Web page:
Is There A Dog In The House?

My adopted pup Louie and I had a phenomenal summer and hope you did as well. We were very busy and enjoyed many wonderful adventures with the alpha pups, Evi and Mea. We’re glad to be back, and while Louie may have been on summer break, we were never short on lessons. We are looking forward to sharing more of Louie’s wisdom (and shenanigans) with you over the next several months.

It has been four years almost to the day since I adopted Louie. The memory of our first few weeks together brings a smile to my face even now! We almost didn’t have a “first few weeks together” because of his challenging behaviors, but we pressed through.

When he first came to live with me, he would roam around my house, sniffing and whining. I wondered if he needed to go outside, so I would take him out, let him do his thing, and then bring him back in. A few minutes later, he would run upstairs and then downstairs, whining. “Again?” I thought to myself. “Does he have to go out again? What’s with this dog?” He whined constantly and seemed to be searching for something, anything, familiar to him.

Louie’s visit to the vet, Dr. Paul, for his first health checkup was interesting. Lou whined and shook with fear, but Dr. Paul compassionately continued. “He’s a pretty healthy pup. Any issues that you notice?”

“Yes! He whines! Incessantly! I’ll be working in my office and Louie will be checking out my home. He’ll pop into my office, look around, whine, and go back through the house, whining, whining, constantly whining.”

“Well,” said Dr. Paul, “don’t let him run loose through your home. When you’re not there, crate him, and when you are there, keep him close to you. But don’t let him run through your home.”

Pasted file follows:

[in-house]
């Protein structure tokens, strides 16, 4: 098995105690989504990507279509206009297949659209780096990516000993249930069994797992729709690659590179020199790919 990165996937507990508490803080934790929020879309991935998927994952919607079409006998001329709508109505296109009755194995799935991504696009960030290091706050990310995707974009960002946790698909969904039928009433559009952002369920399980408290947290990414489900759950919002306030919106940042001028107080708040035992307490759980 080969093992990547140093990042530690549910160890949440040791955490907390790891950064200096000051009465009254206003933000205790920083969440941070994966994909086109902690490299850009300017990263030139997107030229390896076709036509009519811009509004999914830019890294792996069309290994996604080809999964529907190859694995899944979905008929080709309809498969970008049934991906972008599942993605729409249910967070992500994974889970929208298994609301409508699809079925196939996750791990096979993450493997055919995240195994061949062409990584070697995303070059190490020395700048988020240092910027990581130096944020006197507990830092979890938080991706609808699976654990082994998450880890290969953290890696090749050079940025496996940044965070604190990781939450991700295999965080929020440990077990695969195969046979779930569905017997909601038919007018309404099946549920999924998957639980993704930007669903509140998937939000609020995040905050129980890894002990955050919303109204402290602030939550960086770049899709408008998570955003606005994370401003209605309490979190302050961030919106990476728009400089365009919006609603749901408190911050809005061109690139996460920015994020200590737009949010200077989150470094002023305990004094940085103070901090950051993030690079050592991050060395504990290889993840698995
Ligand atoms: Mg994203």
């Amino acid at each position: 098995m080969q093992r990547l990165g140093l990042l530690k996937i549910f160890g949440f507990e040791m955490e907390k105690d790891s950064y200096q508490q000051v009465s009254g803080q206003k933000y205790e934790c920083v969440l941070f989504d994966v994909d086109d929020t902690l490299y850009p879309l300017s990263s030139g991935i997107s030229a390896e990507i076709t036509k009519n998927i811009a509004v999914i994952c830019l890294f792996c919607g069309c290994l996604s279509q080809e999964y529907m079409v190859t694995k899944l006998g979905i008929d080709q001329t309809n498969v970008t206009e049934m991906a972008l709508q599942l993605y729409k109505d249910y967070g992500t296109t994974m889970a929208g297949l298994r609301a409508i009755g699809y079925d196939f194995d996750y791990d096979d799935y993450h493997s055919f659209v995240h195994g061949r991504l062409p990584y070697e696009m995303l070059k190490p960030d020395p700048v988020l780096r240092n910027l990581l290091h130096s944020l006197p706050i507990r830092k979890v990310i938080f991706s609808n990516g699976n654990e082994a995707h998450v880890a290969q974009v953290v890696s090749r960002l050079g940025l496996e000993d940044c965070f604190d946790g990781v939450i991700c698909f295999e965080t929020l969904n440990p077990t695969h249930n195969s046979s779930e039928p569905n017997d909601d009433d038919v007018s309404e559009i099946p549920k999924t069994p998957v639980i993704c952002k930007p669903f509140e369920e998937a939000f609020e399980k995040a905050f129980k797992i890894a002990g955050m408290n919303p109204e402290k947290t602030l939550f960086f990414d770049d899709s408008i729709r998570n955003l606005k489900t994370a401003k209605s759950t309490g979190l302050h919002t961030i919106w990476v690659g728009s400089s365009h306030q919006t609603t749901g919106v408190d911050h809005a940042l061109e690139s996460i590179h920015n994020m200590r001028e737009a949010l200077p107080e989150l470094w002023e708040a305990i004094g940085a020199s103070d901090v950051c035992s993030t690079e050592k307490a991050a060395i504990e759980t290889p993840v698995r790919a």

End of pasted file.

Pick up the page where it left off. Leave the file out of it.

“Okay,” I thought, “that’s simple enough.” Because I work from home, I made a bed for him right under my desk and blocked the stairway to the upstairs level. I kept a close watch on him and interacted with him when I was able to do so. Amazingly, his whining and desire to roam around the house stopped, and the sighs and active dreams of a happy pup filled my office.

All Louie needed was a little watchful supervision. He needed to know I was close by. He needed to understand his boundaries and just how far he could safely explore without wandering too far away or getting lost.

Isn’t this just like those we lead? When they first engage with our organizations, we think we are doing them a favor by letting them “roam.” They spend their time “onboarding,” which is good. Yet, much of their time may be spent looking for anything that seems familiar to them, which could cause frustration. Like Louie, they just need a little watchful supervision. They need to know their leader is close by and available when needed. They need to understand their boundaries and that if they make a mistake, it’s OK because, hopefully, the problem is easy to rectify.

The fourth section of the LOUIE leadership model is “I” for investment. The time that I poured into helping Louie build trust and confidence and making him feel safe was an investment. It took some time, but the investment was worth every minute. Leader, you will never regret investing the necessary time and tools in your team to build trust and help them feel safe and to know they are valued.

As I type our first blog of this season, I have no idea where Louie is. He’s in my house but not under my feet. In fact, he is never under my feet these days. Many times, I stand by my front door, hands on my hips, loudly asking, “Is there a dog in the house?” No answer. “Any dog? Is there any dog in the house?” No answer. “Is there any dog in the house who would like to go for a walk?” With that, I hear the rumblings of four squatty little legs running to the front door from any one of his favorite places. He is either upstairs, looking out at his kingdom through the second story window, downstairs in his crate (voluntarily), or out on the deck, sunning himself.